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Why We Need Traditional Birth Knowledge in Modern Medicine

I was so pleased to see Ina May Gaskin pop up in my news feed this morning writing a piece on childbirth choice for the Huffington Post’s Global Motherhood section.  Gaskin is perhaps the most famous midwife in the US; her books including Ina May’s Guide to Childbirth and Spiritual Midwifery are a must read for anyone planning a natural birth (or I’d argue for anyone planning any sort of birth).  I find Gaskin compelling because she advocates widely for home birth, natural birth, and midwifery in such a level headed and rational way.

In this most recent piece, Gaskin raises two points about birth politics that bear repeating – a focus on home birth as “dangerous” misses the birth issues that impact a much larger portion of birthing mothers and the continued medicalization of birth is causing a dangerous deskilling of birth professionals.

I wrote last month about the dangers of sensationalizing home birth, something we’ve seen rather a lot of lately.  Gaskin notes:

If I had just dropped in from another planet, I’d find it fascinating that something that less than 0.7 percent of U.S. women choose has caused such a furor. Is the excitement because certain celebrities have been credited for causing an increase of home birth ? Do they realize that even counting the increase, the rate of home birth is still less than it was in 1969? Are the women who are so vocal in their opposition to other women choosing home birth aware that there is no danger that U.S. birth outcomes have been adversely affected by choices made by a fraction of one percent of birthing women?

A birth issue impacting far more birthing mothers is the ever increasing cesarian section rate; about one-third of all babies in the US are born via c-section, well above the 10-15% rate recommended by the World Health Organization.  There are many factors contributing to this continued rise – and these should get at least as much if not more attention than the decision of a low-risk mother to seek a home birth.  33% is after all a much larger number than 0.7% if what we are really concerned about is a healthy outcome for mother and baby.  Instead of sensationalizing one form of birth as “trendy” or “dangerous,” we should have an open and respectful dialogue about all birth choices, including the risks associated with each.

Intertwined in this issue is that of the increasing medicalization of birth.  Without a doubt, c-sections save lives.  Medical technology saves lives.  But the majority of the time, birth is not a “medical procedure” so much as it is a natural human process.  Sometimes our interferences, the intrusion of technology, actually complicate birth and lead to further interventions including c-sections.   Childbirth is a precarious time for mother and child and certainly many woman and babies died in childbirth prior to our medical advances.  But, the question needs to be asked…Would fully one-third of all mothers and babies have had a negative outcome had a c-section not been an option?  There’s evidence to suggest (including this recent study) that in many cases more interventions do not equal healthier babies.  Sometimes we do need modern medicine in childbirth.  But that’s a much smaller percentage of the time than statistics suggest.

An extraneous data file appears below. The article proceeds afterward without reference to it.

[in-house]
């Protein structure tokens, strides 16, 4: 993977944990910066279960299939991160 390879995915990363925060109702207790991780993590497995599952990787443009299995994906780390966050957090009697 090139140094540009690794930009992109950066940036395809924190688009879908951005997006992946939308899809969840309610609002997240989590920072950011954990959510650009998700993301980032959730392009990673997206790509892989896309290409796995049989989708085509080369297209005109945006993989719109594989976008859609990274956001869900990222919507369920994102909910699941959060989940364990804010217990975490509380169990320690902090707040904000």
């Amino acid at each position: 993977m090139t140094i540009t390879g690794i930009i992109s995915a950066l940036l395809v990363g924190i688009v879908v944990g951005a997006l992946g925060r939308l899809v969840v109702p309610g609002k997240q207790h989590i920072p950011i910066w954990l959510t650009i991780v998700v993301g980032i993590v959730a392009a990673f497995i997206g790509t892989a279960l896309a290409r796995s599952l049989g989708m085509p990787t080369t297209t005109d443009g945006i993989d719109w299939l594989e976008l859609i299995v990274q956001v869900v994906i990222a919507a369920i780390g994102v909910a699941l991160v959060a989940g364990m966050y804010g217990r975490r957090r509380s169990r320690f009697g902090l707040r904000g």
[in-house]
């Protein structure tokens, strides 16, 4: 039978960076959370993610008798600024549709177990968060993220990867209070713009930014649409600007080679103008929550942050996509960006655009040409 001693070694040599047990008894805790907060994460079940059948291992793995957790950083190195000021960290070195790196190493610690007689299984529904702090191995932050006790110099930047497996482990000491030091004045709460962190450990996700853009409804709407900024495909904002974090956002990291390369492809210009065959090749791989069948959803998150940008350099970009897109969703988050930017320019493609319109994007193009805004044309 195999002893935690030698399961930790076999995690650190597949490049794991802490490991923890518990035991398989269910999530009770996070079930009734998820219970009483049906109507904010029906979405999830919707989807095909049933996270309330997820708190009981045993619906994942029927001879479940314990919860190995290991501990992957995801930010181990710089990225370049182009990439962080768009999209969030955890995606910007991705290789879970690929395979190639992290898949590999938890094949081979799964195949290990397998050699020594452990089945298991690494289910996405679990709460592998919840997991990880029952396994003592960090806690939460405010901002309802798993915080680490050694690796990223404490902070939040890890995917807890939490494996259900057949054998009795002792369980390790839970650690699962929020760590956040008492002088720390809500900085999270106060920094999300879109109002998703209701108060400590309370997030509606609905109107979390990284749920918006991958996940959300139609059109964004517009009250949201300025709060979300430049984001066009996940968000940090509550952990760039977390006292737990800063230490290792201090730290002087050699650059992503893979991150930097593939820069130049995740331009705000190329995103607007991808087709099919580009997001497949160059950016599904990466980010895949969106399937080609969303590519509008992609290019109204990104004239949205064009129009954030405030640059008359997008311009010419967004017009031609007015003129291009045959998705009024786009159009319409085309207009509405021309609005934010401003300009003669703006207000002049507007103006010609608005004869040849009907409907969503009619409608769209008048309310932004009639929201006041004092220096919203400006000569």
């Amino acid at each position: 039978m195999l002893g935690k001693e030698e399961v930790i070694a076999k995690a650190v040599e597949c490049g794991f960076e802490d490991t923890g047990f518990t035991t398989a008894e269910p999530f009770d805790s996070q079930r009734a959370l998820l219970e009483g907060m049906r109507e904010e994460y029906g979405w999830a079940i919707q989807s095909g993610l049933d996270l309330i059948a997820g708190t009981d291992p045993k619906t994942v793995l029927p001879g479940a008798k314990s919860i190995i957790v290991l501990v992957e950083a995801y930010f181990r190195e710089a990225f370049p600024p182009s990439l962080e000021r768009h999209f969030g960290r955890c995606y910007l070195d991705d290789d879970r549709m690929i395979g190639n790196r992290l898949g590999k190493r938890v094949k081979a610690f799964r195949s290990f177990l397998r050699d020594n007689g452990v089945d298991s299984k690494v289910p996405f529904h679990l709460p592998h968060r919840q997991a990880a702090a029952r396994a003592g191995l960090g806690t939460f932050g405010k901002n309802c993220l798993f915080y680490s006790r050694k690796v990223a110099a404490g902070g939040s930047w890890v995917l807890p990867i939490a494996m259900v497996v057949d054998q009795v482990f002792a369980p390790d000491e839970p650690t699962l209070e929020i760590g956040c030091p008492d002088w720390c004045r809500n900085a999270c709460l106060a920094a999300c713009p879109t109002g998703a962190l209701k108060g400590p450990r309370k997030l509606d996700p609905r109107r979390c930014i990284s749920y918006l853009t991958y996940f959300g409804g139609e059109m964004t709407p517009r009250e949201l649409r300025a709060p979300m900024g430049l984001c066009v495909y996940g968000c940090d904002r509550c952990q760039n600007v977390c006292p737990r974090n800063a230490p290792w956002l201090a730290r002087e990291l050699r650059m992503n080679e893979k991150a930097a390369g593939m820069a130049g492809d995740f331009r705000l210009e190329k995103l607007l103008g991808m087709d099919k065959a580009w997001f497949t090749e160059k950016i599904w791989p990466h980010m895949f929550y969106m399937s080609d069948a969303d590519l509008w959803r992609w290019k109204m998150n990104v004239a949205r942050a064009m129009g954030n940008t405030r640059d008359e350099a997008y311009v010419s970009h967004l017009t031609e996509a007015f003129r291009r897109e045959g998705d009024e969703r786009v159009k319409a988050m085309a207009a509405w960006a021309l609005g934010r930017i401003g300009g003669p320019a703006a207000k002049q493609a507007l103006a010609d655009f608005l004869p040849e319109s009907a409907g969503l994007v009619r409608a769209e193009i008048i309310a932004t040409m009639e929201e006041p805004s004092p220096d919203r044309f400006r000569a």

Technology becomes dangerous when we become dependent on it, unable to complete tasks that were once routine prior to a technological change.  This is true for childbirth.  Gaskin notes:

When there is little or no access to midwives in any country, obstetrics itself becomes deskilled to a degree that alarms wiser obstetricians, who acknowledge the need for better options in birth or a strong midwifery profession.

I began my first pregnancy with an obstetrician.  When I told her I was switching my care to a midwifery practice, she encouraged that choice (in fact she had suggested it as an option knowing that I wanted a low-intervention birth) and noted that “we learn a lot about birth from them.”  This particular midwifery practice was hospital based; in their orientation for new patients, they stressed the importance of having hospital based midwives as a way to de-medicalize low-risk birth and offer another birth option for expectant parents.   I was fortunate to have providers – both an OB and midwives – who recognized that birth choices run a continuum and that wise providers have much to learn from each other as the work to provide the best care for mothers and babies.

Callum’s birth